Tuesday, October 27, 2015

For the moon never beams, without bringing me dreams.

You strengthen me more and more; You enfold and comfort me. Psalm 71:21

Bless our God, you peoples; make the voice of His praise to be heard; Who holds our souls in life, and will not allow our feet to slip. For you, O God, have proved us; you have tried us just as silver is tried. You brought us into the snare; you laid heavy burdens upon our backs. You let enemies ride over our heads; we went through fire and water; but You brought us out into a place of refreshment. Psalm 66:7-12

Last night we talked about how true heart-rending grief somehow drives us into His comforting embrace. And how those Israelites ate What is it? for forty long years. Ann Voskamp calls it eating the mystery.

And the headlines this morning shout the aches “of a broken and battered planet.” In one Afghan city, 12 schoolgirls were crushed to death in a stampede as they tried to evacuate their school.  The escalation in fighting in Syria, along with Russian airstrikes, spurs a huge escalation of civilian flight, just as EU vows tighter border controls in effort to stem flow of migrants. And winter has hit, and temperatures are plummeting. And I had been wondering what role the many prayers offered up had in the no lives lost during Patricia, history’s biggest hurricane. But what about this, God? What about twelve poll workers being ambushed and killed in Colombia yesterday? You, Lord God, who enemies ride over our heads?

Yesterday afternoon during parent conferences I served up Kleenex and a close-by trashcan along with the report cards and teacher comments. Life is hard. Beyond the middle school run-of-the-mill won’t do dishes and only wants to play computer games. Today one kid’s dad is getting out after five years in prison. And the kid is acting up and shrugging a lot. And I am pretty impressed that the uncle and aunt came along to the meeting along with the mother. And there’s the dad who is working both a day job and a night job to put food on the table. So it is really important that his daughter does well in school so that she will have more choices beyond should I take a quick nap on the couch or in the chair. And the hairdresser with pink hair who sobbed and sobbed and I had no words, so we prayed together for wisdom and grace.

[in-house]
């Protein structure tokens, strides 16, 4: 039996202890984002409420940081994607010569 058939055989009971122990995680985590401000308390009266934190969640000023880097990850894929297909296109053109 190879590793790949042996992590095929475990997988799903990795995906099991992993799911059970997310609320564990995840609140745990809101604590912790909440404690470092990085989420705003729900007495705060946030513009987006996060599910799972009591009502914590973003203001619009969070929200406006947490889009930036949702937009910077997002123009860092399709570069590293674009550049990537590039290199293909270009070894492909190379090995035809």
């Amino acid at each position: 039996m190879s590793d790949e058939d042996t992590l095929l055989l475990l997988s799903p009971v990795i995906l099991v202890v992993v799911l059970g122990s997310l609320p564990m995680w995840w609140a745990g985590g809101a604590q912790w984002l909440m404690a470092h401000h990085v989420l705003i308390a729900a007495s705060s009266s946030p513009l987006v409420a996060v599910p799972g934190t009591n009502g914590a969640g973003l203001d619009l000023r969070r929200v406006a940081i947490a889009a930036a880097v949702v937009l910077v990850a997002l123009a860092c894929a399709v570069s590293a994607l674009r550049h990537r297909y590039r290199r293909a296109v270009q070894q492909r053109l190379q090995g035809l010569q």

Why would Adam and Eve ever want to eat of the tree of Knowledge of Good and Evil?  Why did we want more than the goodness of the garden?

Ann calls it the serpent’s hissing lie, the repeating refrain of his campaign through the ages: Doubting God’s goodness, distrusting His intent, discontented with what He’s given, we desire. . . I have desired. . . more.

And somehow full moons remind me of the peoples. All the peoples of the world. And of course we peoples all look up at waxing moons and waning moons and new moons as well, except when we don’t because we are tucked in besides our electronics or our sight is blinded by the overhead neon and blinking lights, or I just wanted to curl into bed and try to pull the pillow over my head and sleep it away. But I don’t think we pause so much and marvel at ghostly galleon thin slices. But I am pretty sure that there is a mysterious catch in every peoples breath when we peoples glance up at the full glowing moon whispering, “Consider.”

And there was a full moon when we stepped outside last night into the soft autumn air. After we had gone around the circled couches and lifted up our many prayers for sisters and children and jobs and grandchildren again and again to a good God. And it was waiting for me as well as I crunched across the driveway gravel on my way to the pool this morning.  Thinking about the psalmist who accuses God of bringing us into the snares and laying heavy burdens upon our shoulders and James who speaks of every good and perfect gift from the Father of Lights.

And because I have already read and reread 1000 Gifts, I know the punch line. And I have it dangling around my neck, a gift from my beloved sister: eucharisteo. A place of refreshment.

The root word of eucharisteo is charis, meaning “grace.” Jesus took the bread, knowing its full implication and weight and whiplash pain and yet saw it as grace and gave thanks. Eucharisteo, thanksgiving, envelopes the Greek word for grace, charis. But it also holds its derivative, the Greek word chara, meaning “joy.” Joy. Ah. . . yes. I might be needing me some of that.

Bless our God, you peoples; make the voice of His praise to be heard;
Who holds our souls in life, and will not allow our feet to slip.

Bless the Lord, oh my soul.